This page uses content from Wikipedia and is licensed under CC BY-SA.
|This article is part of a series on the
politics and government of
|Political parties (former)|
For administrative purposes, Egypt is divided into twenty-seven governorates (محافظة muḥāfaẓah Egyptian Arabic pronunciation: [moˈħɑfzˤɑ]; genitive case: muḥāfaẓat [moˈħɑfzˤet]; plural محافظات muḥāfaẓāt [moħɑfˈzˤɑːt]). Egyptian governorates are the top tier of the country's jurisdiction hierarchy. A governorate is administered by a governor, who is appointed by the President of Egypt and serves at the president's discretion. Most governorates have a population density of more than one thousand per km², while the three largest have a population density of less than two per km².
Governorates are either fully "urban" or else a mixture of "urban" and "rural". The official distinction between "urban" and "rural" is reflected in the lower tiers: i.e. fully urban governorates have no regions (markaz), as the markaz is, natively, a conglomeration of villages. Moreover, governorates may comprise just one city, as in the case of Cairo Governorate or Alexandria Governorate. Hence, these one-city governorates are only divided into districts (urban neighborhoods). Cairo Governorate consists of 41 districts; Alexandria Governorate consists of 7.
Two new governorates were created in April 2008: Helwan and 6th of October. In April 2011, however, the 6th of October and Helwan governorates were again incorporated into the Cairo and Giza Governorates, respectively. Luxor was created in December 2009, to be the 29th governorate of Egypt, but with the abolition of the 6th of October and Helwan governorates, the number of governorates has decreased to 27.
Before the 1952 revolution, state penetration of the rural areas was limited by the power of local notables. Under Nasser, land reform reduced those notables socioeconomic dominance, and the peasants were incorporated into cooperatives which transferred mass dependence from landlords to the government. The extension of officials into the countryside permitted the regime to bring development and services to the village. The local branches of the ruling party, the Arab Socialist Union (ASU), fostered a certain peasant political activism and coopted the local notables — in particular the village headmen — and checked their independence from the regime.
State penetration did not retreat under Sadat and Mubarak. The earlier effort to mobilize peasants and deliver services disappeared as the local party and cooperative withered, but administrative controls over the peasants remained intact. The local power of the old families and the headmen revived but more at the expense of peasants than of the state. The district police station balanced the notables, and the system of local government (the mayor and council) integrated them into the regime.
Until 1979, local government enjoyed limited power in Egypt's highly centralized state. Under the central government, there were twenty-six governorates, which were subdivided into regions (conglomeration of villages; named in Arabic: مركز markaz "center", plural: مراكز marākiz), each of which was further subdivided into towns or villages. At each level, there was a governing structure that combined representative councils and government-appointed executive organs headed by governors, district officers, and mayors, respectively. Governors were appointed by the president, and they, in turn, appointed subordinate executive officers. The coercive backbone of the state apparatus ran downward from the Ministry of Interior through the governors' executive organs to the district police station and the village headman.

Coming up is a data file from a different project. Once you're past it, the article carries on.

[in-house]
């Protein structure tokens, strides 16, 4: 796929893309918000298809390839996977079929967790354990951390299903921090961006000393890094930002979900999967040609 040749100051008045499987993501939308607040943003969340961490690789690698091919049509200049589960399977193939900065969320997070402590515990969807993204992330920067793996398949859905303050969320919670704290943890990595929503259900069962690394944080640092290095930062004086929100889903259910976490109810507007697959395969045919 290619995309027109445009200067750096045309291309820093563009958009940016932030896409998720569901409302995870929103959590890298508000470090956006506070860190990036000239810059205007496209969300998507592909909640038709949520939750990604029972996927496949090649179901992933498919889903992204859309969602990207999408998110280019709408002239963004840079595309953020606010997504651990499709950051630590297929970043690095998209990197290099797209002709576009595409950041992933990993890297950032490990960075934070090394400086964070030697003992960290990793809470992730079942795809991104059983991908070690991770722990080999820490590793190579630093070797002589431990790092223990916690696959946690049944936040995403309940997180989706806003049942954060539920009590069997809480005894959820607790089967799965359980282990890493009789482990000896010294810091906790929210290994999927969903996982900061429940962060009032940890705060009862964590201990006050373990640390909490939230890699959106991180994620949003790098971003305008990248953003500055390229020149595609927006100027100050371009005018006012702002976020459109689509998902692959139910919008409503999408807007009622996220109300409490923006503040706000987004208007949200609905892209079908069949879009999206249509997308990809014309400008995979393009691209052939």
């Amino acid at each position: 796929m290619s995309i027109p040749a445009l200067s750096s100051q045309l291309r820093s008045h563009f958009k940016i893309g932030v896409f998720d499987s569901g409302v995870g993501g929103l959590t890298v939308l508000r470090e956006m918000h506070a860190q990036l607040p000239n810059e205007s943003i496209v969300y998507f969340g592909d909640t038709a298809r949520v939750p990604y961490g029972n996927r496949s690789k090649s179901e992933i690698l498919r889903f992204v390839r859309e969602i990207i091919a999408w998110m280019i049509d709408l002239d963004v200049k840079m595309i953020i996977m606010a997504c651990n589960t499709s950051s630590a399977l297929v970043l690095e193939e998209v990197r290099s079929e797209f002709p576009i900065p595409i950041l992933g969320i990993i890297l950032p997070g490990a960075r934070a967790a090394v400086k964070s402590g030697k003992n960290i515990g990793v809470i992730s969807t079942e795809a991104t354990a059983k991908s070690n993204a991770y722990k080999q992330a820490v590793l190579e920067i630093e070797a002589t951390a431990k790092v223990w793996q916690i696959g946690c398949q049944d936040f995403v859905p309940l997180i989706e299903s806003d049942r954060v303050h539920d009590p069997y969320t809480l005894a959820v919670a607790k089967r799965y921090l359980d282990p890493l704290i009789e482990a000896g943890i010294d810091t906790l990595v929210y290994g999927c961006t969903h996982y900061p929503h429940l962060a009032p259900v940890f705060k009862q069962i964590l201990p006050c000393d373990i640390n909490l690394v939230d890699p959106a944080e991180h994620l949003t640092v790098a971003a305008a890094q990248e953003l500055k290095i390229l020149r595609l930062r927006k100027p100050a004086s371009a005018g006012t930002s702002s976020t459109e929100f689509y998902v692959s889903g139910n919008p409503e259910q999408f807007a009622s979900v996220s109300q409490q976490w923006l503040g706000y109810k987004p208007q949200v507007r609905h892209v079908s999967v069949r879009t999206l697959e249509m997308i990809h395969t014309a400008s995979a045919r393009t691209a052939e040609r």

Sadat took several measures to decentralize power to the provinces and towns. Governors acquired more authority under Law Number 43 of 1979, which reduced the administrative and budgetary controls of the central government over the provinces. The elected councils acquired, at least formally, the right to approve or disapprove the local budget. In an effort to reduce local demands on the central treasury, local government was given wider powers to raise local taxes. Local representative councils became vehicles of pressure for government spending, and the soaring deficits of local government bodies had to be covered by the central government. Local government was encouraged to enter into joint ventures with private investors, and these ventures stimulated an alliance between government officials and the local rich that paralleled the infitah alliance at the national level. Under Mubarak, decentralization and local autonomy became more of a reality, and local policies often reflected special local conditions. Thus, officials in Upper Egypt often bowed to the powerful Islamic movement there, while those in the port cities struck alliances with importers."
|Name||Area (km2)||Population (2015)||Population density (2015)||Capital|
|19||Beni Suef||10,954||2,856,812||261||Beni Suef|
|4||Kafr El Sheikh||3,467||3,172,753||915||Kafr El Sheikh|
|10||Monufia||2,499||3,941,293||1,577||Shibin El Kom|
|7||Port Said||1,345||666,599||496||Port Said|
|18||South Sinai||31,272||167,426||5.4||El Tor|
Data taken from CAPMAS:
|Governorate||% Urban||Population (2016)||Rural||Urban|
|Kafr El Sheikh||23.1||3,172,753||2,441,246||731,507|
Data taken from CAPMAS:. Information for population is in thousands, pop density - persons/km2 and area is in km2.
|Governorate||Population in thousands (2014-07-01)||Pop. Density (Inhabited Area)||Pop. Density (Total Area)||% Inhabited to Total||Inhabited Area||Total Area|
|Kafr El Sheikh||3,132||903.5||903.5||100.0||3,466.69||3,466.69|